Hard Irish border will return in no-deal Brexit, Juncker warns
The EUs top official has warned that a hard border will return on the island of Ireland under if Britain leaves without a deal.
European Commission President Jean-Claude Juncker said he does not want to see checks at the border but the bloc would have to preserve its economic interests and its citizens health and safety in a no-deal scenario.
Speaking to Sky News, he warned history will be back immediately if the Good Friday Agreement was not respected and accused unnamed MPs of forgetting about the history.
He said checks would be enforced on goods coming into the Republic even if the UK does not put up a border on its side, although he denied any blame on the EU side for such a scenario.
He added: The EU is in no way responsible for any kind of consequences entailed by the Brexit.
Thats a British decision, a sovereign decision that we are respecting but dont try to charge the EU with the responsibility.
The EU is not leaving the UK, the UK is leaving the EU.
Mr Juncker continued: We have to make sure that the interests of the European Union and of the internal market will be preserved.
An animal entering Northern Ireland without border control can enter the European Union without checks via the southern part of the Irish island.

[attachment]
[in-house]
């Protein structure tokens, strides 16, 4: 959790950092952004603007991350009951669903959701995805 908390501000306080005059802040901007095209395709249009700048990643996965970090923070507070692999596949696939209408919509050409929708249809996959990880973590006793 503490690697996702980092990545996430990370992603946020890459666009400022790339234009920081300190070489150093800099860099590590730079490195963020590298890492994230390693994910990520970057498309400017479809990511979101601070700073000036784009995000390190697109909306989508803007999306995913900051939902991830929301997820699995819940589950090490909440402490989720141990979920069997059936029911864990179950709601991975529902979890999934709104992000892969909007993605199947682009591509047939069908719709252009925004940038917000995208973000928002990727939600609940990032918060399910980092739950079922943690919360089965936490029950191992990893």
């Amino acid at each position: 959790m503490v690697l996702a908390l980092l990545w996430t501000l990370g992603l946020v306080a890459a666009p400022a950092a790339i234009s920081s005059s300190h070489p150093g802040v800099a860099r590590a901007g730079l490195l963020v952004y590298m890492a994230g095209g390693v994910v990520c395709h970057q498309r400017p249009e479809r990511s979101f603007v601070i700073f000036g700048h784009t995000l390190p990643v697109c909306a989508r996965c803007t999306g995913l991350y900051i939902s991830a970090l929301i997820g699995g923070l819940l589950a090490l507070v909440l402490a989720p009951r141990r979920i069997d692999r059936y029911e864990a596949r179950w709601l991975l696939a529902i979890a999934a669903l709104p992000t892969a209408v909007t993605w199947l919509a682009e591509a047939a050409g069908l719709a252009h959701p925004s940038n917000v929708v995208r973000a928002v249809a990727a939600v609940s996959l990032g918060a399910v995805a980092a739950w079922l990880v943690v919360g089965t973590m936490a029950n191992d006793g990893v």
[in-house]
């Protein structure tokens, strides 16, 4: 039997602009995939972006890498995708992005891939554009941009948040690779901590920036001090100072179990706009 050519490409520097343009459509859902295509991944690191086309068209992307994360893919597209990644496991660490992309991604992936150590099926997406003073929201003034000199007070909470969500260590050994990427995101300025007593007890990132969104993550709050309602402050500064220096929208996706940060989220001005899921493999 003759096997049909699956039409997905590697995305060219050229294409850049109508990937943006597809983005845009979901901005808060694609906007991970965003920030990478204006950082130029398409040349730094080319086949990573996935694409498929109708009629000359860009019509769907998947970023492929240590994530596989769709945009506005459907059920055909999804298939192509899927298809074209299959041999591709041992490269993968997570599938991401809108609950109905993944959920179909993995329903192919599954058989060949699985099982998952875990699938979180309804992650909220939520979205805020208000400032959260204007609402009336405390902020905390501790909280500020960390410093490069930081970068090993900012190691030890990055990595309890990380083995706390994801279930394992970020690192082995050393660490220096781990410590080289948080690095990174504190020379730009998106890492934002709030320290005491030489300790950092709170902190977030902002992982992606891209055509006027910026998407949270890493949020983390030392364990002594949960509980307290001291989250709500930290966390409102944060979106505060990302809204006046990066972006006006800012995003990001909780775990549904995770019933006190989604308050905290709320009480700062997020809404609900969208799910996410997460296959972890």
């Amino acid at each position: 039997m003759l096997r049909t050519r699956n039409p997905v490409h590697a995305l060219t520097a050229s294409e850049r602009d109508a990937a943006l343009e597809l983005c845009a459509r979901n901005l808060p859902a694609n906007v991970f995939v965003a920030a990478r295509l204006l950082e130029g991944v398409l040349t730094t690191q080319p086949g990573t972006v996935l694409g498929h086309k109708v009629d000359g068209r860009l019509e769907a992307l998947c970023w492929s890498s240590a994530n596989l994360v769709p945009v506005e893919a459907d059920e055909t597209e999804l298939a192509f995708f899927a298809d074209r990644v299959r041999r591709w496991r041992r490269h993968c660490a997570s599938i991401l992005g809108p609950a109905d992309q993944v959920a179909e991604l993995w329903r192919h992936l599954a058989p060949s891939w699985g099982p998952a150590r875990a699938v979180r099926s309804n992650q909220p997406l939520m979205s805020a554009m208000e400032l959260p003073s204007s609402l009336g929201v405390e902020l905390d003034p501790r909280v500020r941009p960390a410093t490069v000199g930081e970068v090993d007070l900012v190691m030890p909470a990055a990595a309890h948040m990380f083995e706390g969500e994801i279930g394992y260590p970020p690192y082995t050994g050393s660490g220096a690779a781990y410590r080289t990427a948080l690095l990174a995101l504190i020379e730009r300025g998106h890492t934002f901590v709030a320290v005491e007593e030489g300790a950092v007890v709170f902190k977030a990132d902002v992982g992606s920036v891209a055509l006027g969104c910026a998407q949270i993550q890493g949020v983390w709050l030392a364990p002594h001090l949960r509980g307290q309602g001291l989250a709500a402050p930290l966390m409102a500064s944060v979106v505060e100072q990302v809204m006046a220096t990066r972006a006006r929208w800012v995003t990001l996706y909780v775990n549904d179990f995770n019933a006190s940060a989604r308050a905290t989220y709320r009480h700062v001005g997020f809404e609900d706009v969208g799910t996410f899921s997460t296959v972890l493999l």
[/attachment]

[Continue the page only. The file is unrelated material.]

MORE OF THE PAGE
This will not happen. We have to preserve the health and the safety of our citizens.
Asked what kind of infrastructure would be put up at the border if Britain leaves without a deal, he said: Im not an architect of new border stations. The British have to tell us exactly the architectural nature of this border.
He insisted: I dont like a border and said: The Good Friday Agreement has to be respected in all its parts. We should not play with this.
Sometimes I have to question that some people are forgetting about the history. Some members of the British Parliament.
Downing Street has said its strategy is to get a deal and leave by the 31 October deadline, although its latest proposals have been rejected by the EU.
UK negotiators sent Brussels informal plans to replace the Irish backstop, an insurance against a hard border that would keep Northern Ireland partly in the single market, on Friday.
But the commission said they fall short of satisfying all the objectives they set out for the plan, according to a memo seen by the FT.
A leaked letter last year suggested Boris Johnson, then foreign secretary, thought the importance of checks at EU borders had been exaggerated and the government should only prevent the border becoming significantly harder.
The memo read: Even if a hard border is reintroduced, we would expect to see 95% + oRead More – Source